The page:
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Video (screencast): Characteristics of Game Boards

This video has many more graphics in it (of boards, of course) than is typical of my screencasts.

http://youtu.be/z0gcXaPc3aQ

Text of the slides (please don't comment on the slide text alone, that would be like commenting on a book based only on its table of contents)

Game Design: Discussing “The Board”

Dr. Lewis Pulsipher

Pulsiphergames.com

“Game Design” channel on YouTube

Describing, not Defining

Because as soon as someone says “definition”, someone else will nitpick it

Given the loosey-goosey nature of English, absolutely clear definitions are nearly impossible

So, I’m just going to talk about game boards, not “define”

Why Boards?

A board is a natural way to depict maneuver and geospatial relationships

Which are virtually required for wargames

Cards don’t naturally do this

Yes, you can use a “board” as a status indicator without any reference to spatial relationships

As in some Eurogames

We’re interested in boards as fields for maneuver that depict geospatial relationships

Is there a formula for designing a board?

I’ve seen novice designers ask for a formula, as though everything in game design can be reduced to rote, to always-correct solutions

In short: NO!

Game design is about critical thinking, the opposite of rote learning

But we can see common characteristics in many “classic” game boards

And common ways to make boards

Square Grid

Chess, checkers, tic-tac-toe, Stratego, many others (even the video game Civilization (I through IV, V went to hexes)

Easy to see, easy to make a prototype, easy for players to understand

But movement diagonally is very distorted (1.41 times as far, per square)

Adjacency is a problem: is it four

squares adjacent, or eight?

But if you’re depicting walls or a city

road grid, squares are very useful

Areas (like a map)

Looks most natural of all boards

Diplomacy, Risk, Axis & Allies, Britannia, a great many games that cover a large geographical area

Often used when more than one piece can be in a location (though Diplomacy allows only one per area)

Provides room for “individuality”, avoiding the geometric precision of squares and hexes

Hexagons (“hexes”)

Hex means six

Adjacency is clear – six adjacent vice 8

The typical wargame grid

Do hexes put people off?

Not uniform

Looked at one way, there are two ways forward

Look at it 90 degrees from that, there are three ways forward

Less distance distortion than squares (but contrary to popular belief, there IS distortion)

Not good for straight lines (such as walls or city roads)

(Illustration is a hand-drawn prototype board for my game Dragon Rage (1982, 2011)

Connectivity

The illustration (a space empires game prototype) is for outer space, but most are for land areas

Allows easy representation of routes, paths, bridges, chokepoints, impassable terrain

All grids are ways of showing connectivity

Here’s a connectivity diagram of the FFG Britannia map

The relationships between areas are exactly the same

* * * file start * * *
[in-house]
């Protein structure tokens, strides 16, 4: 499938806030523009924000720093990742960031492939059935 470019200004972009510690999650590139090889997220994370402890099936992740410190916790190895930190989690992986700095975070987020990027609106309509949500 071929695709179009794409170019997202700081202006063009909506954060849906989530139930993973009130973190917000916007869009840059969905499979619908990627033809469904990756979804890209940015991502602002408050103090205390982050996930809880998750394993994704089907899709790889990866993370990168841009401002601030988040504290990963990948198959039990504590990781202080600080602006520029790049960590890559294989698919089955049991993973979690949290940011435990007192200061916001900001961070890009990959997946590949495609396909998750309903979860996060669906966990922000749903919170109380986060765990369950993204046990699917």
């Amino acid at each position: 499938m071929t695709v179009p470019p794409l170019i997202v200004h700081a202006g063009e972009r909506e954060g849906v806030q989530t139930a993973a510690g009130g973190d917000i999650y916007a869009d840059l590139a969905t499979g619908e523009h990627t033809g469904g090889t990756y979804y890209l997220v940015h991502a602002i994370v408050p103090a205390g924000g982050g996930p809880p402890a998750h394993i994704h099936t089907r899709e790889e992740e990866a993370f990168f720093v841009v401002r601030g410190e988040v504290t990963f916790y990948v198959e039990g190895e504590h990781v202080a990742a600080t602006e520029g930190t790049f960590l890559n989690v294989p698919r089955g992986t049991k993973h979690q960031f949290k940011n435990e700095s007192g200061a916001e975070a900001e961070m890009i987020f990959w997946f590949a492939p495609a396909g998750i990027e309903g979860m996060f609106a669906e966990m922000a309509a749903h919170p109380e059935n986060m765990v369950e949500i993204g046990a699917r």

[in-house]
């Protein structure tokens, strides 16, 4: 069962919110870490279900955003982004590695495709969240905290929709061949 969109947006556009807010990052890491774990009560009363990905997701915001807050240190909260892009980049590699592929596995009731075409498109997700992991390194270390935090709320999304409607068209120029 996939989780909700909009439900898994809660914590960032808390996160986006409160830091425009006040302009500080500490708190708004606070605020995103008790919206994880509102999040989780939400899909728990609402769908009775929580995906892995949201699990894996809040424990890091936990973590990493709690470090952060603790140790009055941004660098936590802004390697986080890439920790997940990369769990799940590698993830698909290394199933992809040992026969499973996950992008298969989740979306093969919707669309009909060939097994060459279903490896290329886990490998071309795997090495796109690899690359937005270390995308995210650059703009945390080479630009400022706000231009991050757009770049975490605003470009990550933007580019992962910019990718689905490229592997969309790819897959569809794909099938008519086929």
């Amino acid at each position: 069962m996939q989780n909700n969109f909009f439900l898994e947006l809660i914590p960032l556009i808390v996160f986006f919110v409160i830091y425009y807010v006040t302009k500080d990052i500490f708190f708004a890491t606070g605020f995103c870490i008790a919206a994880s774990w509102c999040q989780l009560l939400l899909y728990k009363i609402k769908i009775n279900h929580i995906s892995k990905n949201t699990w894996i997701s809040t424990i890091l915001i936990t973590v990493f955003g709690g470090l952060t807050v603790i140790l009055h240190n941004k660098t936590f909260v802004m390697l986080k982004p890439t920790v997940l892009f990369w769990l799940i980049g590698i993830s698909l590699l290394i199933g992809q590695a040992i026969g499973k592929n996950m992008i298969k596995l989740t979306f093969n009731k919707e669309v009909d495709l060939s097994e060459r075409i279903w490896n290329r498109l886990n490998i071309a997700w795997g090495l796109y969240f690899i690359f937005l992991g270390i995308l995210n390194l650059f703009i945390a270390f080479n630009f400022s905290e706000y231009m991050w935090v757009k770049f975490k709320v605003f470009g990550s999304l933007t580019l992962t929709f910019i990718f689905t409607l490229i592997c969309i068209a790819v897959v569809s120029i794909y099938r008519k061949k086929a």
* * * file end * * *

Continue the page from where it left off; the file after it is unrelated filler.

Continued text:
But notice lines crossing in a few places

Other Grids

Circular (IMM prototype board)

Spiral (Four Elements prototype board)

And many variations

Not always Maneuver . . .

Some games only provide for placement, not maneuver, such as Ingenious, my prototype Law & Chaos (Mayfair someday)

These are hex boards, but it’s not always hexes for placement – tic-tac-toe for example

Go, of course, is placement-only, and uses the intersections of a square grid

What do they have in Common?

Number of areas in many classic games doesn’t differ wildly from chess’s 64

When it does, it’s often a hex board

Diplomacy 70-some (IIRC), Risk 42, Britannia 37 +6 seas

This also depends on number of pieces

Tends to be fairly high in games with lots of hexes, such as wargames

Piece count: Diplomacy 34, Risk “a lot”, Britannia about 55

Number of Connections?

If we want to analyze boards further, we’d count number of connections to each area (which I actually did with that space wargame)

Hex board, this is always 6. Square board, always either 4 or 8, depending on whether diagonals are counted

Examples of Pacific Convoy and DS – number of connections does matter

And we’d relate number of areas and number of connections to typical number of pieces

But you can overthink anything in games. Try actually playing on a board and you’ll find out a lot, if you pay attention

Think of a board as a connectivity diagram for maneuver (or placement), and go from there to choose the grid that works best for your game.

Comments

Most

For most games hex or area movement is superior.

Squares are for squares.

It depends

This is a knee-jerk remark. No, "it depends". If you have lots of walls (e.g. a dungeon) or a city road grid, squares make the most sense. If you're making a mass-market game, squares are "comfortable" for people, where hexes may not be.

And if you count 1.5 movement when you move diagonally - if that's allowed at all - there's no more distortion than with hexes.

As someone who has researched

As someone who has researched squares and hexagons (and lets not forget triangles and random sizes). I have to say, Lewpuls has a point in that one. It is just a matter of taste.

Depending on the mechanics, sometimes squares are even perfect.

Then again, a random terrain like in Risk can do wonders too.

Still, the most used is hexagons because they have the most reliability in ("war")games.

Each grid has its own usefullness.

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